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Manufacturing growth in the Eurozone declines in April

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Manufacturing growth in the Eurozone declines in April

PMI falls slightly from March’s 11-month high.

Manufacturing growth in the Eurozone fell slightly in April, according the Markit Flash PMI report issued today.

The Markit Eurozone PMI fell from 54.0 in March to 53.5 in April. The slowdown reflected weaker rates of expansion in France and Germany, which offset an acceleration of growth in the rest of the region to the fastest since August 2007.

Although signaling an easing in the pace of expansion, the latest reading was still the second-highest seen over the past nine months. The manufacturing and service sectors continued to expand, but both saw rates of expansion cool compared to their ten- and eight-month respective highs seen in March.

"It’s too early to draw firm conclusions about whether growth is faltering again."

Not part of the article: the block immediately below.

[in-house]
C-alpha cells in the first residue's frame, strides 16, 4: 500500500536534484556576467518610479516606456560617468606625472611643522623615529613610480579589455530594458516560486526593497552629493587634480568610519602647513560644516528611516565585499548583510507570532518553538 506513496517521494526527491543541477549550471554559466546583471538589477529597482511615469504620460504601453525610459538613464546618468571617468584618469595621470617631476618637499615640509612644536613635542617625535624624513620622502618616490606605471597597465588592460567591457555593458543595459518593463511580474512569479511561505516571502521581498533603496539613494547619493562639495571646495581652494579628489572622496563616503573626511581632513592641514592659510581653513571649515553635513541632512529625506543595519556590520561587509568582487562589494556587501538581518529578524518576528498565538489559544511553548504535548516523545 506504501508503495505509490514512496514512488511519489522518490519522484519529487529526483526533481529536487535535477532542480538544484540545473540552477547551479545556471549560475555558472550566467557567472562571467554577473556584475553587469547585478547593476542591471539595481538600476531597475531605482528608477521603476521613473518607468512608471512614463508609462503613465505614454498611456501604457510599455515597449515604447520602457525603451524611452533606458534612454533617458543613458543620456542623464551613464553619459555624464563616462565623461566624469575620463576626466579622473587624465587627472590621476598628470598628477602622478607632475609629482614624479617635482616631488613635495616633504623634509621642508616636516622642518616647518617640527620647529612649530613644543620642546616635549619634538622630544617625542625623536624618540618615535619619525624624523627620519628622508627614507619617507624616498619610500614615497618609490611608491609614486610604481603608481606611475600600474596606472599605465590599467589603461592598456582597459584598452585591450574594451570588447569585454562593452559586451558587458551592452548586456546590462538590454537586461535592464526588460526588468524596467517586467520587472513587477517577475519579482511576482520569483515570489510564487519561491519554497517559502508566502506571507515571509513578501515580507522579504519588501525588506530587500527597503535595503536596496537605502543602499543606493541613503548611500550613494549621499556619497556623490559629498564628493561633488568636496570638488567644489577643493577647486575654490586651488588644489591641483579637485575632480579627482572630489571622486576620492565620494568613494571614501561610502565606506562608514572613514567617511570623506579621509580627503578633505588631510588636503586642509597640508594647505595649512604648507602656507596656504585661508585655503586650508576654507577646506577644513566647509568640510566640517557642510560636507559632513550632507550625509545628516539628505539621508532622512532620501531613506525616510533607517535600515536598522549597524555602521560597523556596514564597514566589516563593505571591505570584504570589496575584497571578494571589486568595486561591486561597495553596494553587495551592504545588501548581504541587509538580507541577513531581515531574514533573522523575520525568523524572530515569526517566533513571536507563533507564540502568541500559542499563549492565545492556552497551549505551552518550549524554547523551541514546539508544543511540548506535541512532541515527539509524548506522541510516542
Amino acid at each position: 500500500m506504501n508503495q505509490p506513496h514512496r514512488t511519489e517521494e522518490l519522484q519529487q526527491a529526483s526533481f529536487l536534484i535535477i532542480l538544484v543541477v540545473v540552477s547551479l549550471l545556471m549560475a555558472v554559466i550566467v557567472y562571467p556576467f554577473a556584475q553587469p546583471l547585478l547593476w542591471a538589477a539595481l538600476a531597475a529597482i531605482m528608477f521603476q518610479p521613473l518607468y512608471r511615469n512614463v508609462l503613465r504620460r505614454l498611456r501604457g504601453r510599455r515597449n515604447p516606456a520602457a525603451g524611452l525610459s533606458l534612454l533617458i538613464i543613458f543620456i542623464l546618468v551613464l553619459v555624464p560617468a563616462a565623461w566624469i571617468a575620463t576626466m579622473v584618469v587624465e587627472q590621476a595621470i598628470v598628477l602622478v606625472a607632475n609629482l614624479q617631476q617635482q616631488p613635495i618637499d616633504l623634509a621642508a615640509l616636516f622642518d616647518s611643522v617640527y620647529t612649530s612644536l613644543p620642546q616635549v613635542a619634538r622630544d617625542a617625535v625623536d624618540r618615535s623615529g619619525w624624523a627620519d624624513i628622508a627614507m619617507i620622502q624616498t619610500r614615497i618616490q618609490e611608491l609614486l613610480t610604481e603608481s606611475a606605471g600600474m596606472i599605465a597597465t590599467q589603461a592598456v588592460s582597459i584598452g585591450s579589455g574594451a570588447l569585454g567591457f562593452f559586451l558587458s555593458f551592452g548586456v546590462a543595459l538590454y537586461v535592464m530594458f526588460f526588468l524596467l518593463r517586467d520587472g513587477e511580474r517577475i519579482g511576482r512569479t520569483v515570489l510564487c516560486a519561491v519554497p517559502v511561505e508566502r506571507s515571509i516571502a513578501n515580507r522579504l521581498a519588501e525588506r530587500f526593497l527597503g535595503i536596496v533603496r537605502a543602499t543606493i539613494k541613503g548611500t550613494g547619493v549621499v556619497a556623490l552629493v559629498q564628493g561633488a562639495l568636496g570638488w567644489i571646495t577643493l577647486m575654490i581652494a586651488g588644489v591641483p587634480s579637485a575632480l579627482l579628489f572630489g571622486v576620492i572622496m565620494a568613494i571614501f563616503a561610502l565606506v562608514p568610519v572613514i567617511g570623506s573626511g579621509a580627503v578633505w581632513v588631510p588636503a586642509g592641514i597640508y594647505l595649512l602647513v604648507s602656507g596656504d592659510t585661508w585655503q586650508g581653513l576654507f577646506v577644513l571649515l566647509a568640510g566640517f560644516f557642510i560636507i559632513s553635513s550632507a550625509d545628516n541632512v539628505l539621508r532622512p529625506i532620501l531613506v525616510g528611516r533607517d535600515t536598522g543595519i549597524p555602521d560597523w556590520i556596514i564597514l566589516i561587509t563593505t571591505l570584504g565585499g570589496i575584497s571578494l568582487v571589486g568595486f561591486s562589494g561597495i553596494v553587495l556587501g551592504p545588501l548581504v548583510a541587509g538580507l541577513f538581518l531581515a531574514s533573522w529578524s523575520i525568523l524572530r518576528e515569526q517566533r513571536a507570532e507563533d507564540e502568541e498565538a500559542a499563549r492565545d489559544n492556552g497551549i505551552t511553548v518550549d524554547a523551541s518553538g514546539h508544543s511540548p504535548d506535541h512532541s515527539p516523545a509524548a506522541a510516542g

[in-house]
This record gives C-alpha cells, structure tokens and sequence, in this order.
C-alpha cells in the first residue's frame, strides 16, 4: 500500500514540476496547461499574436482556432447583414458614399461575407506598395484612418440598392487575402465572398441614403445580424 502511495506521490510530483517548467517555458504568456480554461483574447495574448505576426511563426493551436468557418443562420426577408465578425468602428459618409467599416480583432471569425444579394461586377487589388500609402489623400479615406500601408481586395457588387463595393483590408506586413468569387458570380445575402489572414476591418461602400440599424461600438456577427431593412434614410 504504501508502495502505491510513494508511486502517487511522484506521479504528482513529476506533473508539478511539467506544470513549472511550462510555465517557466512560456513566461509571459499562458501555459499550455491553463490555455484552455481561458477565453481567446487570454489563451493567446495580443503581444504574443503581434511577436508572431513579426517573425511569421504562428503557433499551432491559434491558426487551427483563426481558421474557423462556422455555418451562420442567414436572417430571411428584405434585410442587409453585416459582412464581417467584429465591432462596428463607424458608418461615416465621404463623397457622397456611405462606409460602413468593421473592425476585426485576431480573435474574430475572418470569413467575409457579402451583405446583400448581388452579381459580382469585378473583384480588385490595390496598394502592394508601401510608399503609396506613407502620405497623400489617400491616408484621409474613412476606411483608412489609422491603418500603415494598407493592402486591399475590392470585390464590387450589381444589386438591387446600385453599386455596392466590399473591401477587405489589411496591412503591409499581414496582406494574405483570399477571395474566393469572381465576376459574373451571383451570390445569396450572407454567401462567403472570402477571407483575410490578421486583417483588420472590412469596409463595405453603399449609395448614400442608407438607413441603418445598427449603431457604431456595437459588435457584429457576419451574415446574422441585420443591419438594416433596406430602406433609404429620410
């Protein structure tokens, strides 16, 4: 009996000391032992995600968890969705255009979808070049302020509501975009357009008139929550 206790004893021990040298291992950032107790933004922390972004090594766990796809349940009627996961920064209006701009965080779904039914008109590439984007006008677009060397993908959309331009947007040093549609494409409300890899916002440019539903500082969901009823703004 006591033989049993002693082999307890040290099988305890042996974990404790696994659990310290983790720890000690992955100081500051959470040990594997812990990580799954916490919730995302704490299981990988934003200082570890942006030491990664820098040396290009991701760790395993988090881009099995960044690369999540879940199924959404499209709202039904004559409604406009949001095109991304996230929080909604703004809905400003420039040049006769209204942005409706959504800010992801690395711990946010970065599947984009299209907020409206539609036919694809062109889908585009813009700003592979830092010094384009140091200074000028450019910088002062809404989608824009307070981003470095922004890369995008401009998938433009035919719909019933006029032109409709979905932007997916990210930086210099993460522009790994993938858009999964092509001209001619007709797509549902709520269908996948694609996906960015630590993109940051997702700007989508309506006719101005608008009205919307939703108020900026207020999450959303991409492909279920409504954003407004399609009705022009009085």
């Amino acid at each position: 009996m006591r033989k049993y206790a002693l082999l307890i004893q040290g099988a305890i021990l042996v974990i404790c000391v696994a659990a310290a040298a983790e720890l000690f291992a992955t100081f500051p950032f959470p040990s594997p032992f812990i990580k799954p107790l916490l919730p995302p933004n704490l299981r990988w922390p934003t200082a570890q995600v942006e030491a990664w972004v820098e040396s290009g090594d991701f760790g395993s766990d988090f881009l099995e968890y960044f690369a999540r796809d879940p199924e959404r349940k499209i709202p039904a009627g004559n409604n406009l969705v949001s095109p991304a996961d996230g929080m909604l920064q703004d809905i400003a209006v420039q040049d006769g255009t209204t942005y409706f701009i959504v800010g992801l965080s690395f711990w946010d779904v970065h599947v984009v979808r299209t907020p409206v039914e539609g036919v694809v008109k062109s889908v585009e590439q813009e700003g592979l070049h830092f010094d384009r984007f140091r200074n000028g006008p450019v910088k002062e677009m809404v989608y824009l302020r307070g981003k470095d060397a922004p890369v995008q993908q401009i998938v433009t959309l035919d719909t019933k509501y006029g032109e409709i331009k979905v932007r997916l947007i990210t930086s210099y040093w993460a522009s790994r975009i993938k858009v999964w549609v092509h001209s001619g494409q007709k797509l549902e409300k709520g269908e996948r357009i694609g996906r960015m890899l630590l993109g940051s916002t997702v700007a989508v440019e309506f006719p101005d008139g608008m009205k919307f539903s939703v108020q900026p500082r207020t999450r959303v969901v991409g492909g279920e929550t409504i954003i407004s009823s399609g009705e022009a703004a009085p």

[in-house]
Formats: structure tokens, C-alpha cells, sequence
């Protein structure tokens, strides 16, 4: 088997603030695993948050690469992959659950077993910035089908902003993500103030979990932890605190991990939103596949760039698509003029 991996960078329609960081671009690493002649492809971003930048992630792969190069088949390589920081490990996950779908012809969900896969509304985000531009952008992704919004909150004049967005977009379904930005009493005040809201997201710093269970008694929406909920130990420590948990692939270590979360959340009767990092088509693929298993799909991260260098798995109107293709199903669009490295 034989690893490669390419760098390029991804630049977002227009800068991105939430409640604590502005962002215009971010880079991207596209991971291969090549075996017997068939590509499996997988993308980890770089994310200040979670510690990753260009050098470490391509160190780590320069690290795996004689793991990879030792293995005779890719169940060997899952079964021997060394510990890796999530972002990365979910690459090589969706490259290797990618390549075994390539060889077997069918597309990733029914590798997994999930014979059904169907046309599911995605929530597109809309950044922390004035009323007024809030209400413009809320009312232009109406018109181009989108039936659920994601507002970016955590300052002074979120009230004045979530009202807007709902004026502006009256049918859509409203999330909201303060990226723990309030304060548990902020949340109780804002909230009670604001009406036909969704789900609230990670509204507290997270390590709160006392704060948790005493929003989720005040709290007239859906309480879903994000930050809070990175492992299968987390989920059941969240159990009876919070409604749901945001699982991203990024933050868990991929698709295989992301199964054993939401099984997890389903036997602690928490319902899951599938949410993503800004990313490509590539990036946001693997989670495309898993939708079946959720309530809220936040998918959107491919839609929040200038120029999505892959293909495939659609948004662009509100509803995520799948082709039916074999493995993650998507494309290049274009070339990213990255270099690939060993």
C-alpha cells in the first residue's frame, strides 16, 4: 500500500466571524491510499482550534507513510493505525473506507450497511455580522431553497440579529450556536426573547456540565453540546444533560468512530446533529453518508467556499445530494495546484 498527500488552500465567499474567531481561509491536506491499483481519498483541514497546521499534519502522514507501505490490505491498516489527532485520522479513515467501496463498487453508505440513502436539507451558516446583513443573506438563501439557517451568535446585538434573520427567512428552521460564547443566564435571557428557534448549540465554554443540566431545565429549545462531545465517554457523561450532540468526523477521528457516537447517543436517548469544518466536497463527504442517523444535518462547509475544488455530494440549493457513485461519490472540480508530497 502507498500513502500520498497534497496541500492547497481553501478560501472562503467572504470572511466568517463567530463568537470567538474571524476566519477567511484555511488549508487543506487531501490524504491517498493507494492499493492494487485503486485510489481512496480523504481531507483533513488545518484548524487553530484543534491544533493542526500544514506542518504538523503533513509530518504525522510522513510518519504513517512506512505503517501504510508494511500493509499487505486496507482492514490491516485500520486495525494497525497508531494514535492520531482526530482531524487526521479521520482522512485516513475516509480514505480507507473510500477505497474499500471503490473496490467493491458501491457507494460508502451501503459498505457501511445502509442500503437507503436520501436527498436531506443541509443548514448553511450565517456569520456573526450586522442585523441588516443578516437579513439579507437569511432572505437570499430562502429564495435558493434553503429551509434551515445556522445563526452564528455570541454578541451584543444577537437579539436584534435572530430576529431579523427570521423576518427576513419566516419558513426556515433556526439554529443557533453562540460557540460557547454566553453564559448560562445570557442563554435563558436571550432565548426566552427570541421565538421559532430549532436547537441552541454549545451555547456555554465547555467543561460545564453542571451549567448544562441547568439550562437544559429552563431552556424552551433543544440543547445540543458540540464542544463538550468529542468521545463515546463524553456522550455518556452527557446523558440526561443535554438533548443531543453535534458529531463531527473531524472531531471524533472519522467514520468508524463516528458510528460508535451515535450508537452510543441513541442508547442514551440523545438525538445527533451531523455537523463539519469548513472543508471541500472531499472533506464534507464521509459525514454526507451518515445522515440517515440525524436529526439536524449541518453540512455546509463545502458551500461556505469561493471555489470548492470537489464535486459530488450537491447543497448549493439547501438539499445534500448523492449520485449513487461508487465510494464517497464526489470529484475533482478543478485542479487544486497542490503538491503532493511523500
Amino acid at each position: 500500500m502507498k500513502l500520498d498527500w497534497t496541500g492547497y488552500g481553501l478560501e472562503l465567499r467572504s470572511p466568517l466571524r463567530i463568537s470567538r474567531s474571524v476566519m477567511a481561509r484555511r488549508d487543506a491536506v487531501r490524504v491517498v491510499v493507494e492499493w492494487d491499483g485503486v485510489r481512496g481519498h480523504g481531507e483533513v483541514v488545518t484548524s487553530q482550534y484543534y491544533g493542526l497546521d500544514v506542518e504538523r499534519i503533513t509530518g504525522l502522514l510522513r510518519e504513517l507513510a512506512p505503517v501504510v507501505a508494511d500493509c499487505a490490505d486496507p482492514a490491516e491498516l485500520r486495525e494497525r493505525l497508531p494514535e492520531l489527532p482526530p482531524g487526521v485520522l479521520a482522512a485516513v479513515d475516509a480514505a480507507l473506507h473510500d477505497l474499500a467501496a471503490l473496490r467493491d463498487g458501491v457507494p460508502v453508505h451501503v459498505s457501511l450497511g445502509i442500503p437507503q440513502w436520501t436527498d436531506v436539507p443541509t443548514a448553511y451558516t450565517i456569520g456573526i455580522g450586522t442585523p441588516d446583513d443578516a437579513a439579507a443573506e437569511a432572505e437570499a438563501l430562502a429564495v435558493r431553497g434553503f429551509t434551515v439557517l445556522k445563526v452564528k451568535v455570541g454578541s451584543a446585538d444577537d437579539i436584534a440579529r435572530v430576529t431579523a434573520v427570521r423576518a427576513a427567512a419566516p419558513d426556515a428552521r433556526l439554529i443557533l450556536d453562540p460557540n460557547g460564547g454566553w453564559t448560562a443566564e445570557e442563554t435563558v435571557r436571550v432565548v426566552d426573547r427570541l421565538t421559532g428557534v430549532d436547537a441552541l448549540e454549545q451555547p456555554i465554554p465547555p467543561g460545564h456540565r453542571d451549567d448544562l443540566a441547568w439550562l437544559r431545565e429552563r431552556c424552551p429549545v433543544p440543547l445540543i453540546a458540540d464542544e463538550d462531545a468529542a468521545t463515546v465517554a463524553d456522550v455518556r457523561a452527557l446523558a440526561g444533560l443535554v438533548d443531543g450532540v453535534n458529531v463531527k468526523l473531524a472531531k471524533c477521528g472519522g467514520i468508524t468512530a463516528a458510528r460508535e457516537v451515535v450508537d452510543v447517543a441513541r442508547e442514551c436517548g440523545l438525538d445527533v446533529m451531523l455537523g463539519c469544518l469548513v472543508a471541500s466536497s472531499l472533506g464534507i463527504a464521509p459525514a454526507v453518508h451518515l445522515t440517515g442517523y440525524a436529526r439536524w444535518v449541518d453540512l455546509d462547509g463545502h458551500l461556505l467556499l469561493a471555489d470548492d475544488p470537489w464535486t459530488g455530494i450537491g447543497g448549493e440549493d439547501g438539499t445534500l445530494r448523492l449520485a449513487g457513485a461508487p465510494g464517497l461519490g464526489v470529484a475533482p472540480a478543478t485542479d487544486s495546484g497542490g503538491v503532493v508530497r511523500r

In contrast to the slower rates of expansion seen in Germany and France, the rest of the region enjoyed the strongest growth since August 2007, with growth of new orders and employment also picking up to the highest since mid-2007.

Commenting on the flash PMI data, Chris Williamson, Chief Economist at Markit said, “The weaker rate of expansion is a big disappointment, given widespread expectations that the ECB’s quantitative easing will have boosted the fledgling recovery seen at the start of the year.

“However, it’s too early to draw firm conclusions about whether growth is faltering again and the effectiveness of policy. Although the PMI has pulled back from March’s recent high, the index remains above the average seen in the first quarter and is indicative of the eurozone economy growing at a reasonably robust quarterly rate of 0.4% at the start of the second quarter.

“There are signs of increased risk aversion creeping in among businesses and their customers, linked in some cases to worries about Greece, which is likely to have dampened demand. However, in the case of France, the poor performance appears to reflect a longer-term malaise which, after a promising start to the year, in fact shows few signs of lifting.”

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